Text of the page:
The first one took flight over fifty years ago and we still talk about it as if they represent the promise of the future. As a culture and community, we rarely view Project Apollo in the same way. To me, in contrast to the Blackbird, our first step outside our cradle looks dated. The Saturn V is an ode to the sheer force of will required to send human beings to another heavenly body. It certainly looks the part. The Blackbirds, on the other hand, were precise, surgical instruments designed to cut borders and they look the part. Every element of the plane ends in that sharp-looking edge. There are no blunt surfaces on it. It’s one complex curve wrapped around itself and stretched into that timeless shape.
And that's before you pull back on the curtain. I don't have online sources for this, but I have read books about the project that explained how every single part within the Blackbirds - from the engines to the paint - was brought into being for this project. They set out to do something so daring and so pioneering that they had to invent new alloys to do it. And then they had to build the machines to work that alloy: new machines - tape-based robots - to precisely carve it into shape, new procedures to put it together, and new philosophies to let it fly. These planes were designed to fly so fast that ordinary Titanium-based alloys would melt or weaken over time leading to rapid, unplanned disassembly. They didn’t have more advanced ceramics which could do the job, so Kelly Johnson’s team came up with a new alloy that was annealed - or re-tempered - in flight, so that it became stronger and stronger over time. Theoretically above some classified altitude the Blackbird can go much faster than Mach 3 and keep on going until the airframe melts away at some crazy high, theoretical speed no one has bothered to check.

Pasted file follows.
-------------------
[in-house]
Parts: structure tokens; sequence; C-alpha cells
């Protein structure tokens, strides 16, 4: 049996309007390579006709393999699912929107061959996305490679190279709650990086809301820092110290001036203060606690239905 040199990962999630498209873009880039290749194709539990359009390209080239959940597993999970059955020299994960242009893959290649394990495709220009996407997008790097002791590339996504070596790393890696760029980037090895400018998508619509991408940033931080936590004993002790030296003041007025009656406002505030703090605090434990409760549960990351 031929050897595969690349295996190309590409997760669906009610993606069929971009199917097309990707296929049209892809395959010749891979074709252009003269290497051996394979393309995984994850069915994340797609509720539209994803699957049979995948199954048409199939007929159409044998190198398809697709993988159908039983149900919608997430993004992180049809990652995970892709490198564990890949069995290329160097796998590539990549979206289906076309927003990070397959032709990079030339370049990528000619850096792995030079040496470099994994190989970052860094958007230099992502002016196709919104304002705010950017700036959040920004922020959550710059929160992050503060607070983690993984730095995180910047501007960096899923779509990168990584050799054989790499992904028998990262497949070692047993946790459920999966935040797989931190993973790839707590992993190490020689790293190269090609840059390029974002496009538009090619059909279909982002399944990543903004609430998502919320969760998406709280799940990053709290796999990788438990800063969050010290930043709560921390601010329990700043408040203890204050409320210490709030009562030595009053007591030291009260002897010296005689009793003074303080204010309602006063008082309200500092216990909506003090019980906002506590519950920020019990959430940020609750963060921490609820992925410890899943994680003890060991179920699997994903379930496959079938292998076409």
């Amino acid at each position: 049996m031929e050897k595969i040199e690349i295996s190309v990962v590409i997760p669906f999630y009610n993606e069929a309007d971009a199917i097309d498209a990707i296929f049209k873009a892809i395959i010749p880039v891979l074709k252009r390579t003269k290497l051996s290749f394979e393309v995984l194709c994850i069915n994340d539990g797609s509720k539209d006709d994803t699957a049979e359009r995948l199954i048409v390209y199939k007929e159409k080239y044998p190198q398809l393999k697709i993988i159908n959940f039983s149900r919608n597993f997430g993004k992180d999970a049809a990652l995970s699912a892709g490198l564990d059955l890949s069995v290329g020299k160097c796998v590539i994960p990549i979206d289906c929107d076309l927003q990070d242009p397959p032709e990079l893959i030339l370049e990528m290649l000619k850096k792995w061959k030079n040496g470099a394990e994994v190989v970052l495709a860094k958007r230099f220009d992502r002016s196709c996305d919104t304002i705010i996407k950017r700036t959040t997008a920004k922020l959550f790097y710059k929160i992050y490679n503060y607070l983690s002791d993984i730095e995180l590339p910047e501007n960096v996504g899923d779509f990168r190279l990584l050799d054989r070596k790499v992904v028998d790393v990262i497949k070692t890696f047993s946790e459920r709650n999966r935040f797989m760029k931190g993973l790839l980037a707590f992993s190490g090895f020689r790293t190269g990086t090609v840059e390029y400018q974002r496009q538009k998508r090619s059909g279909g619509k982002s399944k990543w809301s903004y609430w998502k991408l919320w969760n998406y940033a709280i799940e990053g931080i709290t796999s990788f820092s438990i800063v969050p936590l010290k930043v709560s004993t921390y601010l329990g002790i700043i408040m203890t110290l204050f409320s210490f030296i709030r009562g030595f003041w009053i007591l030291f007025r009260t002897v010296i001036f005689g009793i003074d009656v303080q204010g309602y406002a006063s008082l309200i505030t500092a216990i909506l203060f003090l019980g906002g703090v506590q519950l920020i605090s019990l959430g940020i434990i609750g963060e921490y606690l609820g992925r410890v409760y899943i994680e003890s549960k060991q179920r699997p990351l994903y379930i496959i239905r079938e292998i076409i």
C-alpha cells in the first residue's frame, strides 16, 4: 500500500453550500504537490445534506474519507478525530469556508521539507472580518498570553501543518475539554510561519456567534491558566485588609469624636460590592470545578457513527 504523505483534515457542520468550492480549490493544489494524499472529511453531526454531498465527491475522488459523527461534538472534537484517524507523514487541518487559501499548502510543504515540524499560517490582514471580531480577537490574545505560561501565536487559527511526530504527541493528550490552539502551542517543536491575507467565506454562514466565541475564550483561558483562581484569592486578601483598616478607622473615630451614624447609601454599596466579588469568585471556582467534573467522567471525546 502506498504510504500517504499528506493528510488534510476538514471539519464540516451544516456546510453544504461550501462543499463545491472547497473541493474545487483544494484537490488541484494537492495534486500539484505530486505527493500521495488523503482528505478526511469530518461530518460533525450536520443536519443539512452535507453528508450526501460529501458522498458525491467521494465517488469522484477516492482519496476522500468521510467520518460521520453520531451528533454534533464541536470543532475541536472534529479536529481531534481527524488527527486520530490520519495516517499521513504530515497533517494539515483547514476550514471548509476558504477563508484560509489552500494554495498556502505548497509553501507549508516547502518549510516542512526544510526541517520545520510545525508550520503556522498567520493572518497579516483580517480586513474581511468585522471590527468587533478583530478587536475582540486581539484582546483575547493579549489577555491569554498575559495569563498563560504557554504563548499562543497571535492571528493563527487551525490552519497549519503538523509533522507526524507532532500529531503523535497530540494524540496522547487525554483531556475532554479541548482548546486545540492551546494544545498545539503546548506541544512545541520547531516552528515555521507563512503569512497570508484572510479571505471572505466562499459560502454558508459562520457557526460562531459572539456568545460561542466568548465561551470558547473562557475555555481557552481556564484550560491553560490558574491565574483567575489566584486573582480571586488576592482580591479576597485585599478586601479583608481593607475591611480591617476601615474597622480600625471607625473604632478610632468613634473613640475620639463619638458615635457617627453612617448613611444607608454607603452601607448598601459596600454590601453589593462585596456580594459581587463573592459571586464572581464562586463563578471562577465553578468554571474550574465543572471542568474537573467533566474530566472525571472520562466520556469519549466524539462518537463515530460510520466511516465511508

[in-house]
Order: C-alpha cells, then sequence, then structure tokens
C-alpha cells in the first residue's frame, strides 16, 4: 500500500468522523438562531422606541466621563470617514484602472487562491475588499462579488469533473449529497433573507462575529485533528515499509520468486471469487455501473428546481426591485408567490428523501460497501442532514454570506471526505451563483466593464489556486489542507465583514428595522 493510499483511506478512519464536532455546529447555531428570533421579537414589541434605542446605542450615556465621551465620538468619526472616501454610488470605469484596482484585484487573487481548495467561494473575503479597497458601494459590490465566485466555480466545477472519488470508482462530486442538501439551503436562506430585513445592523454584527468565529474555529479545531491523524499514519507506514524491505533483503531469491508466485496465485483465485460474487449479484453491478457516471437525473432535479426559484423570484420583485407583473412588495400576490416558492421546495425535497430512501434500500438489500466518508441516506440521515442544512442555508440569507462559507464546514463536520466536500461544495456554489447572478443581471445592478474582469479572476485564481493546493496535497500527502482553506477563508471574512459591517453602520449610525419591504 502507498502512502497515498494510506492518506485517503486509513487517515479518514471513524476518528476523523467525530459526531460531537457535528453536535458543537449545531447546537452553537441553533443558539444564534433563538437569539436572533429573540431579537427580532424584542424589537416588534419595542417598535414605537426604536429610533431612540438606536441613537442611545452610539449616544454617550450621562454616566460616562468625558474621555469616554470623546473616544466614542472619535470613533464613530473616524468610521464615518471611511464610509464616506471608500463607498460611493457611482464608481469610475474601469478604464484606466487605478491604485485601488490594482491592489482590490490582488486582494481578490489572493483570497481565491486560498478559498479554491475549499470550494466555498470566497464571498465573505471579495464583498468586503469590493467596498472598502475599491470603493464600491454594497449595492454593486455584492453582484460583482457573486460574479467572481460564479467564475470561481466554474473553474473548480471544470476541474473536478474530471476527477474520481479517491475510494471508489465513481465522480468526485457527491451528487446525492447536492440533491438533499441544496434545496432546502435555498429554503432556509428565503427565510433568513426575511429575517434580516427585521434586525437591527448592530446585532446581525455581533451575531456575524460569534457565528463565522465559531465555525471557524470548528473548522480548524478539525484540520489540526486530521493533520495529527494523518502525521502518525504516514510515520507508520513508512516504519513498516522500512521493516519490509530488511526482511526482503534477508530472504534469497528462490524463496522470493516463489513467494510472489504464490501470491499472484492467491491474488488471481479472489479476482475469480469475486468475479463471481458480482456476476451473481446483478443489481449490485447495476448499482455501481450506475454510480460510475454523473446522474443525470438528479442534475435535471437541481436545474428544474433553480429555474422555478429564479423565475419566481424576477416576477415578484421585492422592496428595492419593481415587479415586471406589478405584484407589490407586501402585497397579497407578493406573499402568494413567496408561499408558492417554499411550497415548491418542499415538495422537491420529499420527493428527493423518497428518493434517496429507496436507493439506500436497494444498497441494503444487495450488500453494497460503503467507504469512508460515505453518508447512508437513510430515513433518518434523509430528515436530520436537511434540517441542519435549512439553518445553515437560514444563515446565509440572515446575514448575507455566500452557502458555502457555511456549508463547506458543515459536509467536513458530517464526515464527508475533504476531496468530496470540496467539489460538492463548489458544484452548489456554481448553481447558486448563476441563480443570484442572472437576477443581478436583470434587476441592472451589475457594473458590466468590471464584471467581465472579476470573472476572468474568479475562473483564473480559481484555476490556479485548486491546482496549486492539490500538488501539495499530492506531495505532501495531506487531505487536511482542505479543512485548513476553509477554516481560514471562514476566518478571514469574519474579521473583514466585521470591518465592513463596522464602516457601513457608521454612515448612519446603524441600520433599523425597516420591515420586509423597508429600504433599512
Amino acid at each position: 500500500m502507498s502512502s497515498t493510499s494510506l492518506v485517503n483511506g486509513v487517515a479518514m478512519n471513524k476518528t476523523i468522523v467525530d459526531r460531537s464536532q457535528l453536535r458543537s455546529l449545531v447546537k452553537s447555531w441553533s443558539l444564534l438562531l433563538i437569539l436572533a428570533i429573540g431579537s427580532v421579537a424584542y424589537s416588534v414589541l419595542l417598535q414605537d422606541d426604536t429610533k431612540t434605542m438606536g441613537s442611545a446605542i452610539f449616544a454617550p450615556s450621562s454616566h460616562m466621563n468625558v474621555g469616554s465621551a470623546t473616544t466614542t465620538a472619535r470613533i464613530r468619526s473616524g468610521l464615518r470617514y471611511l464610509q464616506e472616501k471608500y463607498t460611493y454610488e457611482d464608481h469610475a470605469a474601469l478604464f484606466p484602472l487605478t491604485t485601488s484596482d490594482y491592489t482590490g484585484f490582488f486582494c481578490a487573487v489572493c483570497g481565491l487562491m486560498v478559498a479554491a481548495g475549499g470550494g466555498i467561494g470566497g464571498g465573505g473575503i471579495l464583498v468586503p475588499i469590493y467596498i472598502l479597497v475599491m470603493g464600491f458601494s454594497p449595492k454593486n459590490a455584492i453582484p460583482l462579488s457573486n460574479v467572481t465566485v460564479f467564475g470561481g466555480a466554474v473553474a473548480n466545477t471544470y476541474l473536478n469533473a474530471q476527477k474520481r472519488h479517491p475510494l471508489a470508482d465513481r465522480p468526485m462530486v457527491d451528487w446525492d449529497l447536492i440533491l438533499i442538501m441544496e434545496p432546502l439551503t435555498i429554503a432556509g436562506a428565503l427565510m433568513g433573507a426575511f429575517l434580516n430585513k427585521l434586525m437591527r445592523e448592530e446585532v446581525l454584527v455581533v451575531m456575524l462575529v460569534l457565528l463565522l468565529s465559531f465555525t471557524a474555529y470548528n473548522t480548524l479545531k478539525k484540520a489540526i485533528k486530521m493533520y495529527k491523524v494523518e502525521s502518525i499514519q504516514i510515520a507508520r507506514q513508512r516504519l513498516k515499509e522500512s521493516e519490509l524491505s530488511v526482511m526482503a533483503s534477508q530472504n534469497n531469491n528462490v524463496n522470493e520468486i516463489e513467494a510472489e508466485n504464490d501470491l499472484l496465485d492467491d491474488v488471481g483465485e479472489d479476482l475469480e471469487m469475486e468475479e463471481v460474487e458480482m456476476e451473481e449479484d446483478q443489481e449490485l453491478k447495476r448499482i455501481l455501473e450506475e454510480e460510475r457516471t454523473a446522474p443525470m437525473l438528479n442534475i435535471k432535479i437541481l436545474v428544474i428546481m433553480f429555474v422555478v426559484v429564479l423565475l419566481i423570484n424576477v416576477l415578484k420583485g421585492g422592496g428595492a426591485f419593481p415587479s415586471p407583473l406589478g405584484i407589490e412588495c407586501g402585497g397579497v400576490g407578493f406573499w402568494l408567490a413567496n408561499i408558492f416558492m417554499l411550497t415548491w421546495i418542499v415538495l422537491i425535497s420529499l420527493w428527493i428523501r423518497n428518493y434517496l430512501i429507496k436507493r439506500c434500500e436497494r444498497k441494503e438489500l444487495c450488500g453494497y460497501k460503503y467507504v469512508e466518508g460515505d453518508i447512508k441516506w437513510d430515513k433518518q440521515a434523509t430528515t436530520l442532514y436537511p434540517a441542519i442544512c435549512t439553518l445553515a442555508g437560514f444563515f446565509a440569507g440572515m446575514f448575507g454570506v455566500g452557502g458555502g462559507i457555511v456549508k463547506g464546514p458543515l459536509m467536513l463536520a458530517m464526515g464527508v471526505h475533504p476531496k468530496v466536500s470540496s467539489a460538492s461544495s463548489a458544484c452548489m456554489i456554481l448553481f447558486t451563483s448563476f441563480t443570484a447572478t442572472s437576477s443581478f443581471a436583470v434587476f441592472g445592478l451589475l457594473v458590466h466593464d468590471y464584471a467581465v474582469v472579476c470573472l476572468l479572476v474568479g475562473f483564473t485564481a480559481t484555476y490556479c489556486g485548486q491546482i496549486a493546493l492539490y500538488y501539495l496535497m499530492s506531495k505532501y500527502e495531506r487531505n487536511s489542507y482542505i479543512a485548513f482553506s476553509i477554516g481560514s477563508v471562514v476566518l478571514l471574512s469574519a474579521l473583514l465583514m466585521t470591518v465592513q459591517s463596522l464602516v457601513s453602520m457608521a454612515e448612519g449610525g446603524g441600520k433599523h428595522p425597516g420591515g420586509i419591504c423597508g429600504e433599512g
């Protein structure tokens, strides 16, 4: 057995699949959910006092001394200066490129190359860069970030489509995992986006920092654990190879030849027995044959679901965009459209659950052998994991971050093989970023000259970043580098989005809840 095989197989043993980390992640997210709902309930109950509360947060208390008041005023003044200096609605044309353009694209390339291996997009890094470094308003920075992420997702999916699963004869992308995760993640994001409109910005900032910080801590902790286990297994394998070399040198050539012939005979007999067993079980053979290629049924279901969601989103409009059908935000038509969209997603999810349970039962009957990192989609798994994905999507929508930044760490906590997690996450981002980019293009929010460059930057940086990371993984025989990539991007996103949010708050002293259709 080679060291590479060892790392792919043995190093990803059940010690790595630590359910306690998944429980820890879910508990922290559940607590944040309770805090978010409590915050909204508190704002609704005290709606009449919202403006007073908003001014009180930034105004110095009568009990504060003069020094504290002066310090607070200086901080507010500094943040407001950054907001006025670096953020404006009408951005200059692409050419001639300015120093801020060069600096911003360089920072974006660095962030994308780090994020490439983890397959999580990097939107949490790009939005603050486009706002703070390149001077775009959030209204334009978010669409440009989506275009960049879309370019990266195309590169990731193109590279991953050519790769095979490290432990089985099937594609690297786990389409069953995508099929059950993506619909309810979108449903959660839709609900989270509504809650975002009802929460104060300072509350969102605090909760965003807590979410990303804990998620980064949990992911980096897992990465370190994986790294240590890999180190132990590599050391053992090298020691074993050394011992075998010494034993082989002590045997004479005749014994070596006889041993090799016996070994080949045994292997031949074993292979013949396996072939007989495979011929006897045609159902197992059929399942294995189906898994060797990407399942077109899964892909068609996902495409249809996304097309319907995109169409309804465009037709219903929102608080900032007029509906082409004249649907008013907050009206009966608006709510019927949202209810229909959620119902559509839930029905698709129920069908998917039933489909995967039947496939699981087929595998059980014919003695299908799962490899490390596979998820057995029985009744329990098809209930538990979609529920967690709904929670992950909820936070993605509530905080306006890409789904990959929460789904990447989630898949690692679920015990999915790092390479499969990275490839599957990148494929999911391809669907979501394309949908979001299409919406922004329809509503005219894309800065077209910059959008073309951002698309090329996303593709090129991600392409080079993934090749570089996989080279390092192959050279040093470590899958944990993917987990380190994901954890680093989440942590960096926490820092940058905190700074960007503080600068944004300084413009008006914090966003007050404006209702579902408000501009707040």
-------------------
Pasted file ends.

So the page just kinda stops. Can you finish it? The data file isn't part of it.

They did all of that in a past where the most sophisticated engineering tool in common use was a slide rule and the first scientific pocket calculator was nearly a decade into the future.
Do you ever wonder when we'll build something so daring that it will finally eclipse this project? I do. Paraphrasing Thiel, "what happened to the future? We were promised Blackbirds and got the F-35 instead."
It's kinda weird how the F-35 just looks somehow dated and like a slob compared to e.g. the older (and cooler looking) F-22. Though perhaps "cool looks" is maybe not the prime factor in fighter jet selection...
This quote opens an essay on beauty by Paul Graham, http://www.paulgraham.com/taste.html
The urban legend about why the X-32 lost out to what become the F-35 is it having a stooopid looking mouth on it: https://i.imgur.com/1GW21we.jpg
If you were to write down all the ways in which you could measure an airplane—payload, fuel, ordnance, handling—and ask 100 pilots to rank which is the most important, I guarantee you that 100 out of 100 pilots would say “situational awareness.” By far. Not a single pilot in the world would say “turn radius.” Not one. Because the more you know, the more accurately you know it, the better able you are to make a decision.
In situational awareness, the F-35 is superior to all platforms, including the Raptor. I’d never been in an airplane that so effectively and seamlessly integrates information to tell me what’s going on around me—and not just from the radio frequency spectrum, but laser, infrared, electro-optical. That’s usually the first thing people notice when they get in the airplane. They know so much more than they ever knew before.